PARIS — Patrick Desbois began taking interest in the Jews of Eastern Europe after traveling to the Ukraine because of his grandfather, who as a French political prisoner was deported to a Soviet internment camp in 1942.

“He never spoke. He only said that outside the camp was worse than in the camp. I wanted to understand why, and I discovered that 18,000 Jews were shot in this village, Rawa-Ruska, and were never buried.”

A Catholic priest based in Paris, Desbois is an unlikely Holocaust researcher. But the story of the Ukrainian Jews, which he exposed bit by bit through interviewing local peasants who collaborated as teenagers with the Nazis in the extermination, moved him to found Yahad-in Unum.  Established in 2004 and tasked with researching and documenting the story of entire communities erased from the face of the earth, the organization operates today in eight eastern European countries, shedding new light on executions by gunfire previously unaccounted for in Holocaust research.

Today, Yahad-in Unum scans evidence from Soviet and German archives being opened, cross-referencing the evidence with the testimonials of some 3,500 local farmers who were present at the killing sites, and in some cases even with ballistic evidence.

“People who were present at the killings wanted to speak before they die. Many people were requisitioned to dig the mass graves, to fill them, to bring the Jews in horse-drawn carts, to bring back their suits, to sell the suits, to put ashes on the blood. Fifty different jobs,” Desbois said.

Yahad-In Unum’s research so far indicates that 1 million Jews “from Poland to Ossetia” were shot dead and laid in mass graves, many of whom were unaccounted for in previous Holocaust research.

“A whole part of the genocide has not been declared,” Desbois told The Times of Israel. “The challenge is to collect the maximum amount of evidence about the killing of the Jews in these countries and find out about the mass graves. Tomorrow the witnesses will disappear and the deniers will overreact, saying that the Jews falsified the story.”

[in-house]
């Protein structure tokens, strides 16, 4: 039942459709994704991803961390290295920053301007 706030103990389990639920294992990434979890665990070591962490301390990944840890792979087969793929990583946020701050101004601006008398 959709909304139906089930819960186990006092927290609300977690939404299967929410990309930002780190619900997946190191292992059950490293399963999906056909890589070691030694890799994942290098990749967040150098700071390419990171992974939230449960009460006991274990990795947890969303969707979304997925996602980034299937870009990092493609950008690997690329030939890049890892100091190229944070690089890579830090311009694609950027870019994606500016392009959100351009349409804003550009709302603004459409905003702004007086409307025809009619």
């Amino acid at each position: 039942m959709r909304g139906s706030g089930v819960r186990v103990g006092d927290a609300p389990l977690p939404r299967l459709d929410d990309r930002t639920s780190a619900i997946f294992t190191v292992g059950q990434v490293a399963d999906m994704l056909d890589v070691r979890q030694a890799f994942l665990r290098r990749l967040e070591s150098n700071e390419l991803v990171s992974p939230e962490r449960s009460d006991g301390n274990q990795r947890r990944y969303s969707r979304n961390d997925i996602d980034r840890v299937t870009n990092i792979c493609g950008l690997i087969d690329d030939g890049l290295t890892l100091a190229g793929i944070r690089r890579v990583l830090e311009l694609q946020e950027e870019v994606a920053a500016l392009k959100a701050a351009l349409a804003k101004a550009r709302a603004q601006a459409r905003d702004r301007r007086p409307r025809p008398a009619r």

When Desbois got involved in Holocaust research, he was already working as an adviser to the Cardinal of Lyon on Jewish affairs. Today he is the main adviser to France’s Catholic church on Judaism, and also advises the Vatican. Heavyset and sharp-spoken, Desbois mixes Hebrew words in his French and English conversation; he learned the language over two decades of traveling back and forth to Israel.

“I always say: the Holocaust was not a tsunami. It was a crime. And when there’s a crime you have evidence. It’s very easy to find evidence in these villages.”

‘Fighting anti-Semitism is knowing the Jews as they really are’

The terrorist attack against the Ozar Hatorah school in Toulouse in March 2012 was a turning point in anti-Semitic acts in France, Desbois said. It was the first attack following which people openly expressed satisfaction at the death of four Jews.

“Now [anti-Semitism] is a banality. If you kick a Jew, that will no longer be in the newspaper. Only if you kill a Jew will you make the headlines.”

As the Church’s liaison to the Jewish community, Desbois has concrete ideas about how to fight anti-Semitism in France. The key, he believes, is understanding how Jewish society functions today, not simply learning about Jews through scripture.

“Otherwise you dream the Jews, and that’s not good, because if you dream the Jews one day you will hate the Jews,” he said. “If you want to fight anti-Semitism you need to know the other as he is in reality, not as you imagine him.”

To that end, in October Desbois will arrive in Israel with a delegation of 150 senior clerics from France and Spain to inaugurate a memorial for Cardinal Jean-Marie Lustiger, the former Archbishop of Paris and son of Polish-Jewish immigrants, in the village of Abu-Ghosh outside Jerusalem.

‘Now [anti-Semitism] is a banality. If you kick a Jew, that will no longer be in the newspaper. Only if you kill a Jew will you make the headlines’

The group, headed by the current cardinal of Paris Archbishop André Vingt-Trois, will spend a week touring Israel on a visit decidedly defined as “not a pilgrimage” but designed to discover “what it means to be a Jew today.”

The trip will include a speech by Cardinal  Vingt-Trois at Bar-Ilan University, a two-day tour of the Negev desert and meetings with local farmers, and a two-day stay in Tel Aviv where they will visit the Beit Hatfutsot Diaspora Museum and attend a concert at the new opera house.

“I wanted them to see the Negev of today, not the Negev of Abraham,” he said. “How can you know your brother if you only meet his grandfather?”